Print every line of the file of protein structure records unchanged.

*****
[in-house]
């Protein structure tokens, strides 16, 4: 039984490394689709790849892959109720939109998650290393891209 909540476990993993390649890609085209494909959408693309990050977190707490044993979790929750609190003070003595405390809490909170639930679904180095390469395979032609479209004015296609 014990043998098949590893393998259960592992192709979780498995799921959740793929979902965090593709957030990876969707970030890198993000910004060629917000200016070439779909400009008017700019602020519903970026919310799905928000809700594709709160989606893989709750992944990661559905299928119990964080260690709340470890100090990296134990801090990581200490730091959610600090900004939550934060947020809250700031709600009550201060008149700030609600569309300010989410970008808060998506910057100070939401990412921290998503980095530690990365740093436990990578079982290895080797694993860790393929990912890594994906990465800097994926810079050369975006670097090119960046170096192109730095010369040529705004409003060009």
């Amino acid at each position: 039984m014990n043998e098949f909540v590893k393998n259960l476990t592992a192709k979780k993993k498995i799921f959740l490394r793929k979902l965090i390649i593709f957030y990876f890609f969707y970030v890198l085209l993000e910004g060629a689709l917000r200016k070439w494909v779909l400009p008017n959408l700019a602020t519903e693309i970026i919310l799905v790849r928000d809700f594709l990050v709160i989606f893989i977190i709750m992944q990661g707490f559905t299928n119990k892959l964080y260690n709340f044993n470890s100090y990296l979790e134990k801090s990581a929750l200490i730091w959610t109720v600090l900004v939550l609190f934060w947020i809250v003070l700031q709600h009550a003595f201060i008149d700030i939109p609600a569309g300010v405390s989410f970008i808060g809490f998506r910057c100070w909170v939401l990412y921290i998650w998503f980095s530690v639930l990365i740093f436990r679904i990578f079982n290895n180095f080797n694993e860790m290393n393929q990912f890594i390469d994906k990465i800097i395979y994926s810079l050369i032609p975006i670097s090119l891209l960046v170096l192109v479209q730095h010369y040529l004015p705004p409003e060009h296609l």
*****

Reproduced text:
[in-house]
């Protein structure tokens, strides 16, 4: 039984490394689709790849892959109720939109998650290393891209 909540476990993993390649890609085209494909959408693309990050977190707490044993979790929750609190003070003595405390809490909170639930679904180095390469395979032609479209004015296609 014990043998098949590893393998259960592992192709979780498995799921959740793929979902965090593709957030990876969707970030890198993000910004060629917000200016070439779909400009008017700019602020519903970026919310799905928000809700594709709160989606893989709750992944990661559905299928119990964080260690709340470890100090990296134990801090990581200490730091959610600090900004939550934060947020809250700031709600009550201060008149700030609600569309300010989410970008808060998506910057100070939401990412921290998503980095530690990365740093436990990578079982290895080797694993860790393929990912890594994906990465800097994926810079050369975006670097090119960046170096192109730095010369040529705004409003060009």
């Amino acid at each position: 039984m014990n043998e098949f909540v590893k393998n259960l476990t592992a192709k979780k993993k498995i799921f959740l490394r793929k979902l965090i390649i593709f957030y990876f890609f969707y970030v890198l085209l993000e910004g060629a689709l917000r200016k070439w494909v779909l400009p008017n959408l700019a602020t519903e693309i970026i919310l799905v790849r928000d809700f594709l990050v709160i989606f893989i977190i709750m992944q990661g707490f559905t299928n119990k892959l964080y260690n709340f044993n470890s100090y990296l979790e134990k801090s990581a929750l200490i730091w959610t109720v600090l900004v939550l609190f934060w947020i809250v003070l700031q709600h009550a003595f201060i008149d700030i939109p609600a569309g300010v405390s989410f970008i808060g809490f998506r910057c100070w909170v939401l990412y921290i998650w998503f980095s530690v639930l990365i740093f436990r679904i990578f079982n290895n180095f080797n694993e860790m290393n393929q990912f890594i390469d994906k990465i800097i395979y994926s810079l050369i032609p975006i670097s090119l891209l960046v170096l192109v479209q730095h010369y040529l004015p705004p409003e060009h296609l």